Insurance Appraisals & Insuring Your Property to Value

    A strata property is a very valuable asset, and one of the key components to protecting it is obtaining a reliable and comprehensive insurance valuation performed by an experienced appraiser.  An appraisal will guarantee that the entire property is insured to a supportable dollar amount.   This is called the Total Insurable Value (TIV).  The Strata Property Act requires a strata corporation to acquire and maintain full replacement cost insurance on the building, the common facilities and any insurable improvements. The corporation is also required to review the adequacy of this insurance annually.

    Insurance appraisals are highly specialized reports that start with a site inspection followed by a property analysis to determine the calculation of supportable estimates for replacement costs.  Qualified appraisers are able to produce reliable estimates based on expertise acquired through extensive training and experience. Moreover, experienced appraisers make their estimates based on an analysis of the current environment, and do not rely on third party software based outside the region or use generic information to determine their estimates.

    The appraiser will have certain specialized skills to determine appropriate costing. There are several additional considerations to complete an effective insurance appraisal. The importance of bylaw reviews cannot be overstated as they are crucial to the appraisal process. In the event of a disaster, current municipal bylaws must be adhered to when rebuilding the property.  Consequently, an appraiser’s review of the property must include an assessment of the current property composition compared to the current standards and regulations of the specific municipality and province in which it is located.  Any code requirements that are not currently met are accounted for in the replacement cost estimate.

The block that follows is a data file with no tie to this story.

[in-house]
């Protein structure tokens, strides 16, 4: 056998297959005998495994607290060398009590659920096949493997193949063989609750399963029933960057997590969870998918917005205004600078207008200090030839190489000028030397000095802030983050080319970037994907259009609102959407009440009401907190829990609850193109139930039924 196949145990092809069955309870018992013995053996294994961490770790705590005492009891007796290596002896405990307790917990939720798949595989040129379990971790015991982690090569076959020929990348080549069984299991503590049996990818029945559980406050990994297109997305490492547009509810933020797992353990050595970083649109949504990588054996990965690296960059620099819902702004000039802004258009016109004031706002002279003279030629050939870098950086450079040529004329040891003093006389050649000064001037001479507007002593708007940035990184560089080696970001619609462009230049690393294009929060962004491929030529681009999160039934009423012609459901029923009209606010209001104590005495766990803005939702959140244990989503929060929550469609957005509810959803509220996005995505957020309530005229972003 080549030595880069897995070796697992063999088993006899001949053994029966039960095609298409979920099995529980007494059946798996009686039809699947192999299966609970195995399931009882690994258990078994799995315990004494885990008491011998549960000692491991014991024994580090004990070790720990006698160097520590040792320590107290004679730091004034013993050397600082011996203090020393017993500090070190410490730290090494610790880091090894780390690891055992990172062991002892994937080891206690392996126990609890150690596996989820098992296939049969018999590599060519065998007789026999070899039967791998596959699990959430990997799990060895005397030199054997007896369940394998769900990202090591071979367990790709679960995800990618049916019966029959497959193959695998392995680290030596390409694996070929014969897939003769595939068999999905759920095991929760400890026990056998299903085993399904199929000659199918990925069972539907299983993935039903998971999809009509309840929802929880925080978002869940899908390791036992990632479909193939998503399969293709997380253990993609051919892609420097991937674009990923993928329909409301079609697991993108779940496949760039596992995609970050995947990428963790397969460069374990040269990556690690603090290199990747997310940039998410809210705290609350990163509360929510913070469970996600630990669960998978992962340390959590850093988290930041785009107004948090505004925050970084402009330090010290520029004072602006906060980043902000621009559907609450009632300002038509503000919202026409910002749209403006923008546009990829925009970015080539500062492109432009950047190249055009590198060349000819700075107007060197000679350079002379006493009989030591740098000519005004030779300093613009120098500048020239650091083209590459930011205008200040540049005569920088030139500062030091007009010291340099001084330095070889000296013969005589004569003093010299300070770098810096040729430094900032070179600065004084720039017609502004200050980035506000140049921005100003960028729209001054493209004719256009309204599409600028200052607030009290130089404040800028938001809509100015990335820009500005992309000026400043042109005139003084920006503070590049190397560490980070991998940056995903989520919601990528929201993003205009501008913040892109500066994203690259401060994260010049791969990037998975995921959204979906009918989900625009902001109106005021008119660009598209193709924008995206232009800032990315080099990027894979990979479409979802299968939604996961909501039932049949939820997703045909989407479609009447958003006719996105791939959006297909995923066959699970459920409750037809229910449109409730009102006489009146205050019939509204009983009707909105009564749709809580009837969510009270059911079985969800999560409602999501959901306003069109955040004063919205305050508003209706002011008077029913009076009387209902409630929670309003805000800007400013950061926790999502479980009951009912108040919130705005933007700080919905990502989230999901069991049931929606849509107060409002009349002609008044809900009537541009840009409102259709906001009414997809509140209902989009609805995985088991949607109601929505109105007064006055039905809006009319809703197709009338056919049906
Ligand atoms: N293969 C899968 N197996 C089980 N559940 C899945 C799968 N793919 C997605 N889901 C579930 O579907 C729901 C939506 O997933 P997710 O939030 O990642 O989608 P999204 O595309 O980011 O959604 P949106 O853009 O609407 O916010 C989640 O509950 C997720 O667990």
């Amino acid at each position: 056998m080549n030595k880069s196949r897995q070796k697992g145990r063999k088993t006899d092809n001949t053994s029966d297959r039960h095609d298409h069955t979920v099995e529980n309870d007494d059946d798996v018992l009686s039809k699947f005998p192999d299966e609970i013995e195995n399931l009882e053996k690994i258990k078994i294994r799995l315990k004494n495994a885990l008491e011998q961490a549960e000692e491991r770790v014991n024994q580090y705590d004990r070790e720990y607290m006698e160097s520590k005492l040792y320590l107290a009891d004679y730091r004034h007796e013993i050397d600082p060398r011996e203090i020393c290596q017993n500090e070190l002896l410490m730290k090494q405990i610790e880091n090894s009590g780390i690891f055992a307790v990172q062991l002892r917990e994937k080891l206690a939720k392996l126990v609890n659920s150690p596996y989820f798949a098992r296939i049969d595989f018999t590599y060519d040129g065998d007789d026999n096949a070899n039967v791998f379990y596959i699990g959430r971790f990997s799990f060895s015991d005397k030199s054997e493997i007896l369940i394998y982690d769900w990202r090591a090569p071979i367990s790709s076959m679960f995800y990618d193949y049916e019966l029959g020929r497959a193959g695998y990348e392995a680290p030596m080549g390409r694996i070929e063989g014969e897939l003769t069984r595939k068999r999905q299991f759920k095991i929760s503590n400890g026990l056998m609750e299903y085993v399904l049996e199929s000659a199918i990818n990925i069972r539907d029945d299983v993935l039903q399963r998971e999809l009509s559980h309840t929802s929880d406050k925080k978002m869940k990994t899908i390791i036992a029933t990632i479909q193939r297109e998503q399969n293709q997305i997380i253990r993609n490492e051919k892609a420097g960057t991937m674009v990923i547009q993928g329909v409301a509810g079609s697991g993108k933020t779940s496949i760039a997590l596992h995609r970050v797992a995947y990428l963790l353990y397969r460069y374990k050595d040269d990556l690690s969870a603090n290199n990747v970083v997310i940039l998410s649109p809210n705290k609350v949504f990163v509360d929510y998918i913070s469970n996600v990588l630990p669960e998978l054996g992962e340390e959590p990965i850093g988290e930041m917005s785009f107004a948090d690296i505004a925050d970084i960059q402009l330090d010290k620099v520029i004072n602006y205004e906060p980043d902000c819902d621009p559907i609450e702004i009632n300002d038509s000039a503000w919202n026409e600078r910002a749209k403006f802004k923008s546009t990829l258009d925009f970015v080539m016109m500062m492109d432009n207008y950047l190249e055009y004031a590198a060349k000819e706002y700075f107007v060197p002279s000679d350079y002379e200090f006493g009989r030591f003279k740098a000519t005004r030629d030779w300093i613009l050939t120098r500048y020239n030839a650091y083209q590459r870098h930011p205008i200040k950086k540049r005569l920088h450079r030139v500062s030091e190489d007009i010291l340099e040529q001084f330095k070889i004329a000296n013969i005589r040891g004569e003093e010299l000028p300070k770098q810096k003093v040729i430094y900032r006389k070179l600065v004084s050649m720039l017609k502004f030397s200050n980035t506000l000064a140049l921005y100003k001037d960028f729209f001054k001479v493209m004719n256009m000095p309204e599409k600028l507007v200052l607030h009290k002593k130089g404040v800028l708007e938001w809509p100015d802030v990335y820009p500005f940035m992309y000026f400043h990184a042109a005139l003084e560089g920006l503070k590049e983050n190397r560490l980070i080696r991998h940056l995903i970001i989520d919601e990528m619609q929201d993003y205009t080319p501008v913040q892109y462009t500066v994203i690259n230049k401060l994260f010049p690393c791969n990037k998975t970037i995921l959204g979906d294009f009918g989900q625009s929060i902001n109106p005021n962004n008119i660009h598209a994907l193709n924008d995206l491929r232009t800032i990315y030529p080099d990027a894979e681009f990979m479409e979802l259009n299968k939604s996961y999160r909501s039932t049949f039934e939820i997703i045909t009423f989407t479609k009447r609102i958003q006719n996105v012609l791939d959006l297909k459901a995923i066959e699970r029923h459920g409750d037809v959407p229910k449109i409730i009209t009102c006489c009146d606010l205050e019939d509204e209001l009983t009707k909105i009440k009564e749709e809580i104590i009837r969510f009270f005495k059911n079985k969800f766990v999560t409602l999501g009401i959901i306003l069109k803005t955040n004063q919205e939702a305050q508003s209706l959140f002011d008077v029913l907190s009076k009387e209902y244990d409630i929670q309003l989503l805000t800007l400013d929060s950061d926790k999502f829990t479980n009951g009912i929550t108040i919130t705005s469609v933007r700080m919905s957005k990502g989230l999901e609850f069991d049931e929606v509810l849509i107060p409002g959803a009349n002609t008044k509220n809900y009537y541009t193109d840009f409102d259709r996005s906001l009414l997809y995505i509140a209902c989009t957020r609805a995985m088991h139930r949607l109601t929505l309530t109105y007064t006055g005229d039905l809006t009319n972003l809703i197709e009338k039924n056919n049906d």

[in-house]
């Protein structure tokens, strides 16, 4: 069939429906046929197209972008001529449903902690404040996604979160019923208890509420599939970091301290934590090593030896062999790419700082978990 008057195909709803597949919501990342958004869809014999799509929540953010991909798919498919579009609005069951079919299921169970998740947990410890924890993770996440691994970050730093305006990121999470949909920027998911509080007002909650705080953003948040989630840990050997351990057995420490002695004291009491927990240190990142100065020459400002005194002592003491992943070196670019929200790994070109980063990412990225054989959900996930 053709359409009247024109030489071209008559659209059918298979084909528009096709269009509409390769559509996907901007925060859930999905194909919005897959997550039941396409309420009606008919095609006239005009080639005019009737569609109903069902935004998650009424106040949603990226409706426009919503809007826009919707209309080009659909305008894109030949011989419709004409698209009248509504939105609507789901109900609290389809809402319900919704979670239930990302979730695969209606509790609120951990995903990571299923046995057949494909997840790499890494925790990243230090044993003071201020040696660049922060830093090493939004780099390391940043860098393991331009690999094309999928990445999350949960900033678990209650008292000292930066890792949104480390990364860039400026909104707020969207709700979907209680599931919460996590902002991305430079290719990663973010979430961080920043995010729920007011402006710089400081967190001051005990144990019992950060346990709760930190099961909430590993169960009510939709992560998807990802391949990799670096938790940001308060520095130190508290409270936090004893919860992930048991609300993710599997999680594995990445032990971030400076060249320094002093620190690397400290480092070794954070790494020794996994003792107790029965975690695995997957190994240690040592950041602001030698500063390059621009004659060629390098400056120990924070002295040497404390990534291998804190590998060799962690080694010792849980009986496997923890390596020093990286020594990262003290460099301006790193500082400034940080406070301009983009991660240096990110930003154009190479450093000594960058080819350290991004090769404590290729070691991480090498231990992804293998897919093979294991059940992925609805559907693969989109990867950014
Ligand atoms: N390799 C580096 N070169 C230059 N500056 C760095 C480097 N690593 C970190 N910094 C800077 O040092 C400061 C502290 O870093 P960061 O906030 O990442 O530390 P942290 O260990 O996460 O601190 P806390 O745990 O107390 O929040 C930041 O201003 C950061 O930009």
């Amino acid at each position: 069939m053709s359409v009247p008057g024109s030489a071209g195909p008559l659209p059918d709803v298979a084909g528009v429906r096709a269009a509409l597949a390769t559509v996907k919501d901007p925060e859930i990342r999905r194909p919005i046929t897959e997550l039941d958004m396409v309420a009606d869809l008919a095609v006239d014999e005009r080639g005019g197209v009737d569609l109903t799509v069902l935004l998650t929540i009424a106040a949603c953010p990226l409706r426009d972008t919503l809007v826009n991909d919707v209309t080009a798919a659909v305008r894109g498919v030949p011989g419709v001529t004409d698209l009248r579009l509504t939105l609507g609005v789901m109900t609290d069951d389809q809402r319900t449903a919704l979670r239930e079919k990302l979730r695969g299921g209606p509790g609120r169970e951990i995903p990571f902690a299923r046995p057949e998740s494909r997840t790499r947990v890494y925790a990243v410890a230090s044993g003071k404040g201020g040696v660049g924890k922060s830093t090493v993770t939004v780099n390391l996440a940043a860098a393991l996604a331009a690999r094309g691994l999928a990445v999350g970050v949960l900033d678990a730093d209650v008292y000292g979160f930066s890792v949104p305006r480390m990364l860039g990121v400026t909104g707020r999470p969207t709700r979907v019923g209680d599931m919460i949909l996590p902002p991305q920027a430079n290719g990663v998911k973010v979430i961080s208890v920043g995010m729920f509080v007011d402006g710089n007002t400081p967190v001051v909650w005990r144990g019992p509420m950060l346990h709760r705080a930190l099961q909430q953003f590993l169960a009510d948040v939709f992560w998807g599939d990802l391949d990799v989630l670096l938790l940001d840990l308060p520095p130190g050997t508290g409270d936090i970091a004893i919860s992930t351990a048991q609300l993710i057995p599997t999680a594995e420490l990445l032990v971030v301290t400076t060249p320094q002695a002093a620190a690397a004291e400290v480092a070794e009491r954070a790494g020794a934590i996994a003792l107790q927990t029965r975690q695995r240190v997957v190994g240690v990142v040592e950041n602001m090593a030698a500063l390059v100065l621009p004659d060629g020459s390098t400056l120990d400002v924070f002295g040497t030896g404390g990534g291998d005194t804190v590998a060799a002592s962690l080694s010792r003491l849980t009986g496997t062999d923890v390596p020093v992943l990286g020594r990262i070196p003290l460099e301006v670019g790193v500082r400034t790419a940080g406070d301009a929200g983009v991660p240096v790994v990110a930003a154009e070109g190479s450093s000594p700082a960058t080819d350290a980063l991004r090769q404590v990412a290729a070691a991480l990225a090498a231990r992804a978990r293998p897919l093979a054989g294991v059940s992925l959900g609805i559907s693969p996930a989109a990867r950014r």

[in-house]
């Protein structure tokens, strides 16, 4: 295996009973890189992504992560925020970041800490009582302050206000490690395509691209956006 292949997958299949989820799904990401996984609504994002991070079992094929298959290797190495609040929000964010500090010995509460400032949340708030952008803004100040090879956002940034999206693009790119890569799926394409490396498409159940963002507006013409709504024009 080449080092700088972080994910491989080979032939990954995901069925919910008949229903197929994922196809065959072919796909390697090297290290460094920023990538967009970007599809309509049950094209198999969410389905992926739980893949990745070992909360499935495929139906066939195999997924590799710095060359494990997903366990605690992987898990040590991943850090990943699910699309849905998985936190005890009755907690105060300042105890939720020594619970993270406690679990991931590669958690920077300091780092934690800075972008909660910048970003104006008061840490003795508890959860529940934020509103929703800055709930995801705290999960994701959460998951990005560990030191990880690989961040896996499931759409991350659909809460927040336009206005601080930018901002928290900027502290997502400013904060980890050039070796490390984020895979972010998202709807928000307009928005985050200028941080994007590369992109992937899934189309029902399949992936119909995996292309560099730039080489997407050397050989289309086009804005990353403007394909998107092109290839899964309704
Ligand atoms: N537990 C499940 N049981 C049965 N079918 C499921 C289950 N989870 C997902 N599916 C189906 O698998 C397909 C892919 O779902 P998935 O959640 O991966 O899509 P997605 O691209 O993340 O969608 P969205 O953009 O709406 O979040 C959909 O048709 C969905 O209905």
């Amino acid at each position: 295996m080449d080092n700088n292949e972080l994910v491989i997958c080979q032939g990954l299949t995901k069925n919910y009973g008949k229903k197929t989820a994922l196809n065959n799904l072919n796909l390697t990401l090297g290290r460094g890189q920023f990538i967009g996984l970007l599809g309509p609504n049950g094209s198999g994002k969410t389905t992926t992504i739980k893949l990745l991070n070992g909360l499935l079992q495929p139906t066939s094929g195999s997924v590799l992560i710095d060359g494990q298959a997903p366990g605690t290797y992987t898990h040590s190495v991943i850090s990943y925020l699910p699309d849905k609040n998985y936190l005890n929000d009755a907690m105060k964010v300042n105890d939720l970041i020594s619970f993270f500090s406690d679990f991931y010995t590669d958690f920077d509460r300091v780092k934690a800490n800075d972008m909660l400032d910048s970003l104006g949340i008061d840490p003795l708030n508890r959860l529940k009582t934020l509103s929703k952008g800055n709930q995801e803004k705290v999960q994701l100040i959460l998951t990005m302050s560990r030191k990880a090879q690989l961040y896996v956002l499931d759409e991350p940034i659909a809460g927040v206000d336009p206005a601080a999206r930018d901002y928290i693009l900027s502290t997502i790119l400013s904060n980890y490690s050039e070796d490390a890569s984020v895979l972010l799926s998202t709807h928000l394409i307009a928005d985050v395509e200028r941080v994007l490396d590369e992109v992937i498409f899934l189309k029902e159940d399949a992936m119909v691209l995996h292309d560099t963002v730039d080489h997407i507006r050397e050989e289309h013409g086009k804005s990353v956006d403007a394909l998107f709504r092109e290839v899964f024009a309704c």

An experienced appraiser also considers current building practices and technological improvements that have become standard in new buildings.  As a general rule appraisers assume a like-for-like replacement of all components of the property whenever possible. However, there are some circumstances where appraisers assume that the existing subcomponents within a property will be replaced with something that is similar but up to current standards.  In these situations, the as-built construction practices are considered obsolete, and modern construction methodology and materials is assumed in the appraisal value.

    Accounting for demolition and removal costs is another important consideration in the appraisal process.   This can prove to be quite costly and differs greatly by property type. Strata corporations should be wary of the misused straight percentage calculation to estimate demolition and removal costs. A straight percentage often proves to be overly simplistic and ineffective in the event of major reconstruction.

    Without the review and knowledge of such additional costs and considerations, there is potential for significant exposure, rendering the strata corporation liable for the difference.

    Insurance Appraisal - example

    An insurance appraisal requires a unique skill set, and has specific demands that go beyond a house or commercial property review performed for a bank.  Keeping up to date in construction methods, costs, building codes, bylaws, demolition, and the Strata Property Act are critical to providing a reliable TIV estimate.  For this reason property owners are best served when they use appraisers who do this type of work full time.

    For more information on insurance appraisals or to request a free, no-obligation proposal, please contact us at info@normac.ca.  

    Useful Links:
    Strata Property Act  – Property Insurance
    CHOA – Property Insurance
    Normac – Insurance Appraisals

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